Also, by state law, the developmental disabilities board members serve as unpaid volunteers, though they can be reimbursed for expenses, Flaherty said. Flaherty disputed that nonprofits should not receive taxes, as Illinois routinely contracts with nonprofits to provide services.
Flaherty also disputed that the developmental disabilities population in Kane County is small.
“There are thousands, up and down the valley,” Flaherty said. “The constituency is the 10,000 people who need services ... with a continuing influx yearly of people. There are 16,000 in special ed programs, and 4,000 are going to need help when they graduate.”
When developmentally disabled adults reach age 22, local schools no longer provide services for them, he said. About 1,100 Kane County residents are on a state waiting list for housing, he said.
While fundraising and donations are important to support current programs, Flaherty said donations do not provide a stable source of funding.
“The need is constant and always growing, so donations are never enough, even in the best of times,” Flaherty said. “Donations don’t allow for year-to-year budgeting and year-to-year planning, both of which are enormously important when you are trying to take care of people.”
As to AID receiving $16.4 million from state and federal funding in 2013, Flaherty said the money covers a broad spectrum of the agency’s services to people with mental illness, substance abuse and developmental disabilities, but is not enough to cover all the needs.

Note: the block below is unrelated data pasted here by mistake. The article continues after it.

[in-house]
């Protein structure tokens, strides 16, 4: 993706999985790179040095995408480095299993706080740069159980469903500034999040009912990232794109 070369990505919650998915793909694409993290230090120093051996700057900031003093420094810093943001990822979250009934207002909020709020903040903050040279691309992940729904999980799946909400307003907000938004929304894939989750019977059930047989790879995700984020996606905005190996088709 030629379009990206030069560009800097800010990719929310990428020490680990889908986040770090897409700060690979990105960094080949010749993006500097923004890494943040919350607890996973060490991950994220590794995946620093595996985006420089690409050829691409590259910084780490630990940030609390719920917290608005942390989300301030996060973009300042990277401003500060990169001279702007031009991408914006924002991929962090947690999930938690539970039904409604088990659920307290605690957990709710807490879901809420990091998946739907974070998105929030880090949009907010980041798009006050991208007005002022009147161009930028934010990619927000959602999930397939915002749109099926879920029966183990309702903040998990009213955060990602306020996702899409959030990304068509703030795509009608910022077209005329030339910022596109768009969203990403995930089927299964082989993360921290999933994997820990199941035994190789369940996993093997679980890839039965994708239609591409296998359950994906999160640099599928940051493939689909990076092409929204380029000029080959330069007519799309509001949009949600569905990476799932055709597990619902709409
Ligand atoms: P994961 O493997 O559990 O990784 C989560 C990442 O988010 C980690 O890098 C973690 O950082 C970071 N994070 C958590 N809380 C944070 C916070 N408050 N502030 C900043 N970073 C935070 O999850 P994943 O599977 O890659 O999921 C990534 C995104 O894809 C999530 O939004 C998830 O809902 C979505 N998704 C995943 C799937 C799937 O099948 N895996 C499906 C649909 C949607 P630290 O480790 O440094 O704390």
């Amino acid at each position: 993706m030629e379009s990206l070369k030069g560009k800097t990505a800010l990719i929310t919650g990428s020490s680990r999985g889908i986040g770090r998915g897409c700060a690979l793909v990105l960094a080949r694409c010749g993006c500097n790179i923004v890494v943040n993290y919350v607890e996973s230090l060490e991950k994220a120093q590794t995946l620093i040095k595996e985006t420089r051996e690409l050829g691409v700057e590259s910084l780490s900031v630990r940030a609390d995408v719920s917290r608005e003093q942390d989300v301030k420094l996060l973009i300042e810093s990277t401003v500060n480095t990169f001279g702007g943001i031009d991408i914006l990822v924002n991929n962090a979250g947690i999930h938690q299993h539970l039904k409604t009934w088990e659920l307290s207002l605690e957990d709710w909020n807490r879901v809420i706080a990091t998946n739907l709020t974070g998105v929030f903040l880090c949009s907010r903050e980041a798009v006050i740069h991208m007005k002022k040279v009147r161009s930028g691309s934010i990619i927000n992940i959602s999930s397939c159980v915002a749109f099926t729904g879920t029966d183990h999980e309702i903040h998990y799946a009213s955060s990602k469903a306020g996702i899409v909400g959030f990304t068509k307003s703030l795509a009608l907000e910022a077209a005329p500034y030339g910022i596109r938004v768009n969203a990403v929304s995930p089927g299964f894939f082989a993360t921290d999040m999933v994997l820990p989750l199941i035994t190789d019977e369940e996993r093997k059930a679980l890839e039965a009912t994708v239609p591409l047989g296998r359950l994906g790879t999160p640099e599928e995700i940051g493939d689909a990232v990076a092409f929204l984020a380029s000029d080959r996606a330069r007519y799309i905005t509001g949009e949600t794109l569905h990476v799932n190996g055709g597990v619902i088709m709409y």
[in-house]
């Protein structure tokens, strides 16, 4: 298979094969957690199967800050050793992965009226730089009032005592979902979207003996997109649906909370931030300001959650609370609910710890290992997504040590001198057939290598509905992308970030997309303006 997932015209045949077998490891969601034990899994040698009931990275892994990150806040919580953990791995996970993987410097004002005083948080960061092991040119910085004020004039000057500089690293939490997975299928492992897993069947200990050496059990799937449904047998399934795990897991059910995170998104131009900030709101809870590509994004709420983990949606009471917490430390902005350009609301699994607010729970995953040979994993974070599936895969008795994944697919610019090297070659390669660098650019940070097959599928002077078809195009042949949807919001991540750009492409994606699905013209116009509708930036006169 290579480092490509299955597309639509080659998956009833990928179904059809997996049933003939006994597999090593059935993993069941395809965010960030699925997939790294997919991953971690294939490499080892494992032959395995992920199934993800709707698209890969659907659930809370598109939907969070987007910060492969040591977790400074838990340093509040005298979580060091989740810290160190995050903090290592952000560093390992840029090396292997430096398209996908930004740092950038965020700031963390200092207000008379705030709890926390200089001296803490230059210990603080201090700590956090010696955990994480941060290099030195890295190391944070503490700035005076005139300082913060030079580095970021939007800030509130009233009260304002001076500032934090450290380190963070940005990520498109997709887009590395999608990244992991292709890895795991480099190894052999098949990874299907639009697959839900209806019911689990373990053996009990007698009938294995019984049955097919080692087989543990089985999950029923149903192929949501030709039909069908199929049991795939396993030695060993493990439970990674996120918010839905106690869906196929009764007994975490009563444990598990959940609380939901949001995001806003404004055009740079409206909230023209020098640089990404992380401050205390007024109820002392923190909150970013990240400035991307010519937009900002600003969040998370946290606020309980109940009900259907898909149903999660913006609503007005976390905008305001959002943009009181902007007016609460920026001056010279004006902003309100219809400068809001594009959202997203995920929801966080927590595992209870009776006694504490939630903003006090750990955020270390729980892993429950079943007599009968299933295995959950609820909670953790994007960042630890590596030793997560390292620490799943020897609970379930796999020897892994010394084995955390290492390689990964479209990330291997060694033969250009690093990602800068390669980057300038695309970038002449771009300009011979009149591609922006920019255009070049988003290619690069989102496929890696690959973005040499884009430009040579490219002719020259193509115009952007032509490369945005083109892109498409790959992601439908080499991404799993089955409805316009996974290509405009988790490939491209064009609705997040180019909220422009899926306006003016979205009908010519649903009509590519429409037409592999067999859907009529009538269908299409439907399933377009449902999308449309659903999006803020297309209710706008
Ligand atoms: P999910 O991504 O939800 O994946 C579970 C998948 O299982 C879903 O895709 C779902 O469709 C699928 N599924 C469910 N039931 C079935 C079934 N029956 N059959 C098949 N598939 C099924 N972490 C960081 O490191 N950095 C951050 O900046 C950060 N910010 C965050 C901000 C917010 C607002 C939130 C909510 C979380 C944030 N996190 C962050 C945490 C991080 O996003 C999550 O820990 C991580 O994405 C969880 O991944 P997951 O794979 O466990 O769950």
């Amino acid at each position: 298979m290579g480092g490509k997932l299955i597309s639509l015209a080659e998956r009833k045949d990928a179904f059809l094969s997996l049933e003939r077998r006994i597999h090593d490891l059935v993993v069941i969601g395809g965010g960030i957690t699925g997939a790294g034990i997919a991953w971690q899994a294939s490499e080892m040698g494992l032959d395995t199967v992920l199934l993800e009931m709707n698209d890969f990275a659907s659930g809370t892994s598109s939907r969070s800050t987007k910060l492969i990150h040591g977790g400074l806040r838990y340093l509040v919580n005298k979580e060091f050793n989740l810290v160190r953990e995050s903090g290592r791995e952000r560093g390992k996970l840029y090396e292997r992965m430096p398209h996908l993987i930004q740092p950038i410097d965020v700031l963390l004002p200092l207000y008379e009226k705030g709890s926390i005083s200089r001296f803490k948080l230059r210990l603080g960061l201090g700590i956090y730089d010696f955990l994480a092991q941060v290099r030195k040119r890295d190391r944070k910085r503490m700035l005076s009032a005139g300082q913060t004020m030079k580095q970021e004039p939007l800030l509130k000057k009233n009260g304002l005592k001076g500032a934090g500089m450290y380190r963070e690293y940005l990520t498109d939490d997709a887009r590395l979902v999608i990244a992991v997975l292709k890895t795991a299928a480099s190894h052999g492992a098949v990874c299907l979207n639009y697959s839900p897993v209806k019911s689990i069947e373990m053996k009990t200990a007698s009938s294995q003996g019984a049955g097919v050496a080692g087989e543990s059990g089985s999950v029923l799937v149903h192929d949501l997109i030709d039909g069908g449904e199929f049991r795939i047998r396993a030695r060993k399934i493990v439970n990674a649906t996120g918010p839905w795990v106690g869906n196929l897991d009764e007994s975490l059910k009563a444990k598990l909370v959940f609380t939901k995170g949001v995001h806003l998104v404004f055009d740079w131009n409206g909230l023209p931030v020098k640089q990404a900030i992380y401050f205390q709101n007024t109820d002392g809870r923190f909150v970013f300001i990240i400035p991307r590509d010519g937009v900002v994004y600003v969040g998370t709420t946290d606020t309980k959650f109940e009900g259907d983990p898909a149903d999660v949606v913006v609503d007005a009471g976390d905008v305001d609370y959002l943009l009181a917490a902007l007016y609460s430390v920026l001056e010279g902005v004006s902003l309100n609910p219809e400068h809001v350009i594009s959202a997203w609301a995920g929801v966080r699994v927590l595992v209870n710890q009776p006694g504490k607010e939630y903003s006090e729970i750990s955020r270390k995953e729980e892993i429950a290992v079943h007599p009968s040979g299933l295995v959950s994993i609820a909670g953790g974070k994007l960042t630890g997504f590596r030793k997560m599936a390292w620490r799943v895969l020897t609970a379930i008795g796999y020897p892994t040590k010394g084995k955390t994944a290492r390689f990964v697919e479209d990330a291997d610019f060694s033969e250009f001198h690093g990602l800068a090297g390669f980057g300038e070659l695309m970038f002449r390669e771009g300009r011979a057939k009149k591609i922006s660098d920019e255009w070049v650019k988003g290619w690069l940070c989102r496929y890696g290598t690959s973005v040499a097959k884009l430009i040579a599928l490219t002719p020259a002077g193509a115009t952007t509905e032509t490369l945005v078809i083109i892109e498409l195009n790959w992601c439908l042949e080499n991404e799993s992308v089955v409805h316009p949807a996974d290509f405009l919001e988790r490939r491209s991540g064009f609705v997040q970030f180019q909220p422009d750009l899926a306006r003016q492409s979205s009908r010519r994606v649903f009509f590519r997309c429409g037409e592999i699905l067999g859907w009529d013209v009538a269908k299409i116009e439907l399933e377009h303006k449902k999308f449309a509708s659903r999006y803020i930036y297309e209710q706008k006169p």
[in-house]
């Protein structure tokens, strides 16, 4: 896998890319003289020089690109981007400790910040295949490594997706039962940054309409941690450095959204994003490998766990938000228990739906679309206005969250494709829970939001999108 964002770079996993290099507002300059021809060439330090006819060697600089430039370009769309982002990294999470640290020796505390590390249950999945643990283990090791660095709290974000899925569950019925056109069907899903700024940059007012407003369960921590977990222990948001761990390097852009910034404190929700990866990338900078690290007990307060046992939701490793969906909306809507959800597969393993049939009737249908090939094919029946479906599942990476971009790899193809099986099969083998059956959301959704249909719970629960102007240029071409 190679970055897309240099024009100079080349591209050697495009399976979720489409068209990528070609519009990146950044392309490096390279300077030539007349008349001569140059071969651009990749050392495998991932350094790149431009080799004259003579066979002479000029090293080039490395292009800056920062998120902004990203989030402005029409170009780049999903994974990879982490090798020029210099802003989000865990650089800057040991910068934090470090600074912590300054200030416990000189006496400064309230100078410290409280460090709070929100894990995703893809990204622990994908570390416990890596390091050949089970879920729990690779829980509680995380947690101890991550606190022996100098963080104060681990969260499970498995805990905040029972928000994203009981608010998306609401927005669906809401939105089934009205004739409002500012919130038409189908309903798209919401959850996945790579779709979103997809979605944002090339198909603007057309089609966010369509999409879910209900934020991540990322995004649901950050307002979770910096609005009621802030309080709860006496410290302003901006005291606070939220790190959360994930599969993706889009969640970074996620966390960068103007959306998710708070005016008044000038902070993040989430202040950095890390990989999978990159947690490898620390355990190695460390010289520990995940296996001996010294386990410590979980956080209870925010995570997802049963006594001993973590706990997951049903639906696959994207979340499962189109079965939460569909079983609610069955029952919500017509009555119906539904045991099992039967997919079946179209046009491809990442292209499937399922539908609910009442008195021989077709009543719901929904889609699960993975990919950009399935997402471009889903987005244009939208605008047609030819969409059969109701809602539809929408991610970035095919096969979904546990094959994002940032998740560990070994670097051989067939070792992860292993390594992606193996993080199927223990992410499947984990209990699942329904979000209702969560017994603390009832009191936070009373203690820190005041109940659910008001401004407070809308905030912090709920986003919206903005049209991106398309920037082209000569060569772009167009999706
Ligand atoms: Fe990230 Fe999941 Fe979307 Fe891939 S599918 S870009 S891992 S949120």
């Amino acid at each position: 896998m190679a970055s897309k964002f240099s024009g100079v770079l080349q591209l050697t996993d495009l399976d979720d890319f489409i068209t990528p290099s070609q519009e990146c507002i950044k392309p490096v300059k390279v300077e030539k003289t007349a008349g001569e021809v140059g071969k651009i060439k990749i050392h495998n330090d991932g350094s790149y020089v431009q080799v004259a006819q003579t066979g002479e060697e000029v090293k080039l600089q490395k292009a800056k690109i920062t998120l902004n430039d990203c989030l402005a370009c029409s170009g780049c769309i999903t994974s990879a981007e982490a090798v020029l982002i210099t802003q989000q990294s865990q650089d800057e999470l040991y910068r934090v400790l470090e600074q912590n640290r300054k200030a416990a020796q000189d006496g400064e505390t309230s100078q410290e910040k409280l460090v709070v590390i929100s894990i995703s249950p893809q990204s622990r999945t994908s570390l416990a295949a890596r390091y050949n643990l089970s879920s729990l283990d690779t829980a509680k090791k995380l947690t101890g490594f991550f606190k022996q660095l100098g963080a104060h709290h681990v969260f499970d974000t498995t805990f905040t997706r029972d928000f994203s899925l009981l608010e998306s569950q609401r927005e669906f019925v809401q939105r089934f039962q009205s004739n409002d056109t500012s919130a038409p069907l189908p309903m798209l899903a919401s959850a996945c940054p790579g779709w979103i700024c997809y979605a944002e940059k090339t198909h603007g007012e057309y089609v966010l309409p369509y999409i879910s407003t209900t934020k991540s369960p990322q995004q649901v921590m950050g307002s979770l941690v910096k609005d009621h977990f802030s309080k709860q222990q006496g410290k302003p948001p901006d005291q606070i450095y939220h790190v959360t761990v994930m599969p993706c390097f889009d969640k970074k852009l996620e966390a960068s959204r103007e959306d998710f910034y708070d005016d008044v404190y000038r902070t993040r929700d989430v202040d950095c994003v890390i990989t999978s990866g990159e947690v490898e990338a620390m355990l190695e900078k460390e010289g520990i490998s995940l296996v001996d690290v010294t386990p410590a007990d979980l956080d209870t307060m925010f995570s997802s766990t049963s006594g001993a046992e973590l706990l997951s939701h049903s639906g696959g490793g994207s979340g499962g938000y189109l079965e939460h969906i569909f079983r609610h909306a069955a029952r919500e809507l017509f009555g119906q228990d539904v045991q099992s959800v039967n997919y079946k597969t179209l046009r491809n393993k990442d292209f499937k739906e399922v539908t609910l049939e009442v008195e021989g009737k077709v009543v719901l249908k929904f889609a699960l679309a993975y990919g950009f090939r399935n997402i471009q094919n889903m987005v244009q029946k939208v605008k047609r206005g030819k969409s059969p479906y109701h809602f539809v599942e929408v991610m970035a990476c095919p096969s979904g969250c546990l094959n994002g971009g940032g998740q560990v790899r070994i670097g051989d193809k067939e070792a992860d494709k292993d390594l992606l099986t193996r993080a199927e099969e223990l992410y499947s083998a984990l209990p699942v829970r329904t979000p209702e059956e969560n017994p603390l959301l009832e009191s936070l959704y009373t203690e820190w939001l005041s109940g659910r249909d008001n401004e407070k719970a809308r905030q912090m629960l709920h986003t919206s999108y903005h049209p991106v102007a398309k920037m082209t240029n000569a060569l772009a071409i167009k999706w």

Flaherty said the federal and state allocations are not getting bigger while the numbers of people needing services grows every year. In the long term, supporting the referendum and creating a local, stable source of funding ultimately will cost taxpayers less, Flaherty said.
Some families don’t accept the responsibility for a family member with developmental disabilities, or because of age, illness or death are unable to continue those responsibilities, he said.
“In every one of those instances, the children become the expense of the state at higher cost – three times the cost – than at the local level,” Flaherty said.
As to increasing the property taxes, Flaherty said the amount is about $1 or $2 a week, depending on a house’s value.
“It is a modest cost to provide important work for services being received,” Flaherty said. “If not at the local level now, it will be paid for three times if provided by the state.”
Flaherty suggested those who want to save money should find a different way.
“The few vocal opponents [of the referendum] who exist would better serve the community by working to cut true waste in government rather than turning their backs on people whose only contribution to their circumstance was being born,” he said.
McNeilly said it did not matter that the amount of money being sought is small.
“They’re going to take a little more, a little more, a little more,” McNeilly said. “It will grow unto itself.”
The actual referendum question on the March 18 ballot: Shall Kane County levy an annual tax not to exceed 0.1 percent upon the equalized assessed value of all taxable property in the county for the purposes of providing facilities or services for the benefit of its residents who are intellectually disabled or under a developmental disability and who are not eligible to participate in any program provided under Article 14 of the School Code,105 ILCS 5/14-1.01 et seq., including contracting for those facilities or services with any privately or publicly operated entity that provides those facilities or services either in or out of the county?